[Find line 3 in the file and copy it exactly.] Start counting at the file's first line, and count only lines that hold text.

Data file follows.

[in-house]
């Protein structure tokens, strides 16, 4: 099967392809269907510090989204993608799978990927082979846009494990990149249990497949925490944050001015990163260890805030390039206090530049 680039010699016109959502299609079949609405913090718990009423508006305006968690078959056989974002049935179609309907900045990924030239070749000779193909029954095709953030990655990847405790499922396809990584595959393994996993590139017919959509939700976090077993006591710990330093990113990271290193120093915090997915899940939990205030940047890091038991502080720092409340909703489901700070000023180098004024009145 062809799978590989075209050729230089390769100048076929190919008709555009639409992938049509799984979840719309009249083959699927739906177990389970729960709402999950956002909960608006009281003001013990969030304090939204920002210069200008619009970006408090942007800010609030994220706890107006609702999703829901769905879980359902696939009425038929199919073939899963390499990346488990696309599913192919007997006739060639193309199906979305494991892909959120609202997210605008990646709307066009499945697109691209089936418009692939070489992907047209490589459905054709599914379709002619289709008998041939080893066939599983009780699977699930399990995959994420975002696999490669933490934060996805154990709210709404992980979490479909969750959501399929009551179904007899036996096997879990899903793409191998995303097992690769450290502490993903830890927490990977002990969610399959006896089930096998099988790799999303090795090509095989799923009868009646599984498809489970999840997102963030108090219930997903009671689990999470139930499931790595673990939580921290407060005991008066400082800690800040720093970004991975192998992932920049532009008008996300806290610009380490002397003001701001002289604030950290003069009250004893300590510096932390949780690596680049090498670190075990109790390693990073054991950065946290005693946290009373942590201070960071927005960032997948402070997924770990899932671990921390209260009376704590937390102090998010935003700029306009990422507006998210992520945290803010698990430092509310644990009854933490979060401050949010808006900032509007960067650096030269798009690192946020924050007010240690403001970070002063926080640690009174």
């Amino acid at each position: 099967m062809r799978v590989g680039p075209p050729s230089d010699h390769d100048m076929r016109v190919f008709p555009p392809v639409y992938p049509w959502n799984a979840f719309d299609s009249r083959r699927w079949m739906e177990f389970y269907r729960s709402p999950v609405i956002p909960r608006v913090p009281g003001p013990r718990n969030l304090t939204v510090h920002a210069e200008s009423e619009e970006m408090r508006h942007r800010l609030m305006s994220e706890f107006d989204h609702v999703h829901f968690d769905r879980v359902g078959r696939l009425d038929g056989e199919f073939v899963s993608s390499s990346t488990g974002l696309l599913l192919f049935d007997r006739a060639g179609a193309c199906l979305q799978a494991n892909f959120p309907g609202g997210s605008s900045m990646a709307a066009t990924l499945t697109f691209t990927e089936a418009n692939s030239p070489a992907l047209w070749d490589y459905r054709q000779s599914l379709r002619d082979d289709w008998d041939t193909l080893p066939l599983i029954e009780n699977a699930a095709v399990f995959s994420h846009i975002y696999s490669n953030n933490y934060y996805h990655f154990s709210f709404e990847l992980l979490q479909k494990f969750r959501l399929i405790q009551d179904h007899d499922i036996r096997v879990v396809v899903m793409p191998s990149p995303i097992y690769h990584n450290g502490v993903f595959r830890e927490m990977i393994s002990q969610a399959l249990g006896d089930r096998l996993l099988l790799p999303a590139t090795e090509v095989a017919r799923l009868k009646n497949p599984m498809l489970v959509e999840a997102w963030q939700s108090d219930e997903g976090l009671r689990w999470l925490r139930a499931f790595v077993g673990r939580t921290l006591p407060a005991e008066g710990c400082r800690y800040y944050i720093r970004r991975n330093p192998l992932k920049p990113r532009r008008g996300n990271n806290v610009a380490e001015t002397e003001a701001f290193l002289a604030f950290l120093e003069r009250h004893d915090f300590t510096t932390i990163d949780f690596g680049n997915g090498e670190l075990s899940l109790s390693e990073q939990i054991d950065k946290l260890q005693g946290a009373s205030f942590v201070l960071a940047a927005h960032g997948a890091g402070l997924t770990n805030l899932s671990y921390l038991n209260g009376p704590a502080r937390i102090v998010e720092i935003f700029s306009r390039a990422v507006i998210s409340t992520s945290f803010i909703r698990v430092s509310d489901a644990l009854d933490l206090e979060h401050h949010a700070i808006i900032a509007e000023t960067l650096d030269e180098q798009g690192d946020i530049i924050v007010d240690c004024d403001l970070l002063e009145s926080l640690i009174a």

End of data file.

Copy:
């Amino acid at each position: 099967m062809r799978v590989g680039p075209p050729s230089d010699h390769d100048m076929r016109v190919f008709p555009p392809v639409y992938p049509w959502n799984a979840f719309d299609s009249r083959r699927w079949m739906e177990f389970y269907r729960s709402p999950v609405i956002p909960r608006v913090p009281g003001p013990r718990n969030l304090t939204v510090h920002a210069e200008s009423e619009e970006m408090r508006h942007r800010l609030m305006s994220e706890f107006d989204h609702v999703h829901f968690d769905r879980v359902g078959r696939l009425d038929g056989e199919f073939v899963s993608s390499s990346t488990g974002l696309l599913l192919f049935d007997r006739a060639g179609a193309c199906l979305q799978a494991n892909f959120p309907g609202g997210s605008s900045m990646a709307a066009t990924l499945t697109f691209t990927e089936a418009n692939s030239p070489a992907l047209w070749d490589y459905r054709q000779s599914l379709r002619d082979d289709w008998d041939t193909l080893p066939l599983i029954e009780n699977a699930a095709v399990f995959s994420h846009i975002y696999s490669n953030n933490y934060y996805h990655f154990s709210f709404e990847l992980l979490q479909k494990f969750r959501l399929i405790q009551d179904h007899d499922i036996r096997v879990v396809v899903m793409p191998s990149p995303i097992y690769h990584n450290g502490v993903f595959r830890e927490m990977i393994s002990q969610a399959l249990g006896d089930r096998l996993l099988l790799p999303a590139t090795e090509v095989a017919r799923l009868k009646n497949p599984m498809l489970v959509e999840a997102w963030q939700s108090d219930e997903g976090l009671r689990w999470l925490r139930a499931f790595v077993g673990r939580t921290l006591p407060a005991e008066g710990c400082r800690y800040y944050i720093r970004r991975n330093p192998l992932k920049p990113r532009r008008g996300n990271n806290v610009a380490e001015t002397e003001a701001f290193l002289a604030f950290l120093e003069r009250h004893d915090f300590t510096t932390i990163d949780f690596g680049n997915g090498e670190l075990s899940l109790s390693e990073q939990i054991d950065k946290l260890q005693g946290a009373s205030f942590v201070l960071a940047a927005h960032g997948a890091g402070l997924t770990n805030l899932s671990y921390l038991n209260g009376p704590a502080r937390i102090v998010e720092i935003f700029s306009r390039a990422v507006i998210s409340t992520s945290f803010i909703r698990v430092s509310d489901a644990l009854d933490l206090e979060h401050h949010a700070i808006i900032a509007e000023t960067l650096d030269e180098q798009g690192d946020i530049i924050v007010d240690c004024d403001l970070l002063e009145s926080l640690i009174a």